A major effect of internationalization is the nation-state’s gradual loss of sovereignty. Joseph Nye states that in an increasingly multilateral world, dealing with inherently multilateral issues, states are unable to act on their own anymore in the international system. Multilateral interdependence between nation-states has been on the increase since the conclusion of the Cold War (Castells, 2004:323-324).
Some states have tried to oppose the trend toward multilateralism, in an attempt to remain sovereign, by using their power to pursue unilateral interests multilaterally. It is no surprise that the United States poses the greatest threat to multilateralism, particularly after September 11. They are able to do this because they are the only military superpower, are the driving force behind technological innovation and knowledge production, as well as being the second largest economic area on the planet. (Castells, 2004:325)
Science and technology has raised awareness regarding environmental degradation, placing increasing pressure on governments to take action. Individual nation-states cannot combat issues like global warming, the depletion of life in the oceans, deforestation, and the ozone layer, on their own. (Castells, 2004:327)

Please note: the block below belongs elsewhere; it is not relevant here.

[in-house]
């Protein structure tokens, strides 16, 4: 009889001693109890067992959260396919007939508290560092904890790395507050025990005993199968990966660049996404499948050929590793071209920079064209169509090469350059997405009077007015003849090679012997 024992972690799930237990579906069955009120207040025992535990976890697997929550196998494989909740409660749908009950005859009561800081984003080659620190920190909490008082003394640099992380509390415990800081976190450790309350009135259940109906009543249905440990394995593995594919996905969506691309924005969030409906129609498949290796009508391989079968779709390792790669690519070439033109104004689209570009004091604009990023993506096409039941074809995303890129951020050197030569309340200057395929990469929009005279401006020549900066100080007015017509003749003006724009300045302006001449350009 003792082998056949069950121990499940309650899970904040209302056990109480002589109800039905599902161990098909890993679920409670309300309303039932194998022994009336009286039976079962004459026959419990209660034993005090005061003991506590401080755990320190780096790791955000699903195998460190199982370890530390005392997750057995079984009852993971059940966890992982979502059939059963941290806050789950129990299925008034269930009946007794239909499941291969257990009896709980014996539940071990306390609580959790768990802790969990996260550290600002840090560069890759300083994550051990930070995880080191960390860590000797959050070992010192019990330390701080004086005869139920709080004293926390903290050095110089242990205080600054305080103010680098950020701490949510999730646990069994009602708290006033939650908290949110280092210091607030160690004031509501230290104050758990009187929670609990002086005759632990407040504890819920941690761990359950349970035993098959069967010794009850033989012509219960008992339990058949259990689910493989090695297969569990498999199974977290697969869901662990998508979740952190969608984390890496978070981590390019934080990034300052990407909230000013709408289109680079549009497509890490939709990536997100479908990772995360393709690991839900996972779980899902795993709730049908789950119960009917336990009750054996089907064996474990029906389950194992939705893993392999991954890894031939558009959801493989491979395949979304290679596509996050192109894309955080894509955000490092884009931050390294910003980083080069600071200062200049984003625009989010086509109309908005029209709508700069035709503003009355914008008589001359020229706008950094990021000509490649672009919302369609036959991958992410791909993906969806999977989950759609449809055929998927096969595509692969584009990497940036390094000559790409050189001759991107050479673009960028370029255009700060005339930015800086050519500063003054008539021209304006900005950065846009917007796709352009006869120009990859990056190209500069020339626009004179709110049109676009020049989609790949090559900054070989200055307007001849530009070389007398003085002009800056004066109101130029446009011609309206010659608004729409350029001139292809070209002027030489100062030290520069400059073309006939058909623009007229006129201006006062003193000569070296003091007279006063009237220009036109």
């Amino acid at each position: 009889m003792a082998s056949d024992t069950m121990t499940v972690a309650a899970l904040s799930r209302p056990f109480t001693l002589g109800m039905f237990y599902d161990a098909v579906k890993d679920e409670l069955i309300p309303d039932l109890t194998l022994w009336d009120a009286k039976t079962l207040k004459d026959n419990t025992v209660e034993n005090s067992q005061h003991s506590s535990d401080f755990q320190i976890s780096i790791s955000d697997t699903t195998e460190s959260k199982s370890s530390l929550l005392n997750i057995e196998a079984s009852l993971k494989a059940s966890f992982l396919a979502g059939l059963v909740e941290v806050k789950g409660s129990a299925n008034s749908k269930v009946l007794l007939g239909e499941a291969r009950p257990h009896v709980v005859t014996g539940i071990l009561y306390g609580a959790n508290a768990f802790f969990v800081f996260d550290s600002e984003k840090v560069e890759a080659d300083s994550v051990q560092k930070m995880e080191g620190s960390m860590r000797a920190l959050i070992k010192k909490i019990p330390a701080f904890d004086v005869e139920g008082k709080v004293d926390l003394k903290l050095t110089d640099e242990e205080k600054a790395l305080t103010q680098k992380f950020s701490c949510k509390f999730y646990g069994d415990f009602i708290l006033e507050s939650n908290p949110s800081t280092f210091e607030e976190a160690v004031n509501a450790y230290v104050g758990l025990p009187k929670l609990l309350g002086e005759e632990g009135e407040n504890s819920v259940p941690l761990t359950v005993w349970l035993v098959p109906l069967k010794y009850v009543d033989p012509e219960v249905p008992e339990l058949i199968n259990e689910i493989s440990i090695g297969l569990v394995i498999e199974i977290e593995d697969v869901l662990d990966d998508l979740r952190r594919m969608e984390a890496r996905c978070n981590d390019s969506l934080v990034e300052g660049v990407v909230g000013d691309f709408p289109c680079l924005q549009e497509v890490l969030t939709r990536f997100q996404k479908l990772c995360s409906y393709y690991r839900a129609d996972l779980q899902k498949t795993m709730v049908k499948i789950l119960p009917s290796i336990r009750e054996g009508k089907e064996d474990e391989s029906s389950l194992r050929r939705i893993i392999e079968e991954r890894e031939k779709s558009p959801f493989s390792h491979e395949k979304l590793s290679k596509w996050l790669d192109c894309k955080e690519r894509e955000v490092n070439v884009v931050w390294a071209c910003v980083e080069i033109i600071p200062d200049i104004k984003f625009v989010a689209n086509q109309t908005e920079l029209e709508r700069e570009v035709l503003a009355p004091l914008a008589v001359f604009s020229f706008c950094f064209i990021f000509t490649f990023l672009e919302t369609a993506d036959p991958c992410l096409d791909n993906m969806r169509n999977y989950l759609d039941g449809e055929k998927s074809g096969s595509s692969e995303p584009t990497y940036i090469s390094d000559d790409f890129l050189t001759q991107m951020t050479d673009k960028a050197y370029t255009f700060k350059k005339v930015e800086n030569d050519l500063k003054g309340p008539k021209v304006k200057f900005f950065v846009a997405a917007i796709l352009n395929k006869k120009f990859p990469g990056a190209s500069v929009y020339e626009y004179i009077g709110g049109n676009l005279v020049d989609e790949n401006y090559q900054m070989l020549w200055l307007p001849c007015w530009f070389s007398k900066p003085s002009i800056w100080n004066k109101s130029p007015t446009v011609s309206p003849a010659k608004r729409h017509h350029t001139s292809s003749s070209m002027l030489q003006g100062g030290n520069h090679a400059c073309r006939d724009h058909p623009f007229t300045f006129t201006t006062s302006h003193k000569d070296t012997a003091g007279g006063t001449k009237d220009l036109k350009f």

There have been very few joint action programs purely because nation-states serve their own interests as well as those of its most important constituents. There is a growing sense of frustration as a result of the state’s political weakness, whereby it places its own interests ahead of the supervision of global public goods. To overcome their weaknesses states have started to align together, taking the form of international institutions and regional blocs (Castells, 2004:328).
European integration in the mid-1980s came about because of business and political interests, whereby large European firms wanted to compete with their Japanese and US counterparts, and where state elites sought to regain a portion of their political sovereignty at the national level after it had been in decline due to increasing international interdependence. The intention was not to build a European federal state but to create a political cartel whereby European nation-states could regain a portion of their sovereignty and to share the benefits among themselves. Castells argues that this is the era of the super nation-state, not one of supranationality and global governance. The same applies to international institutions; such as the UN, WTO, World Bank, ASEAN, OAU; that are responsible for the management of the economy, of the environment, of development, and of security (Castells, 2004:329).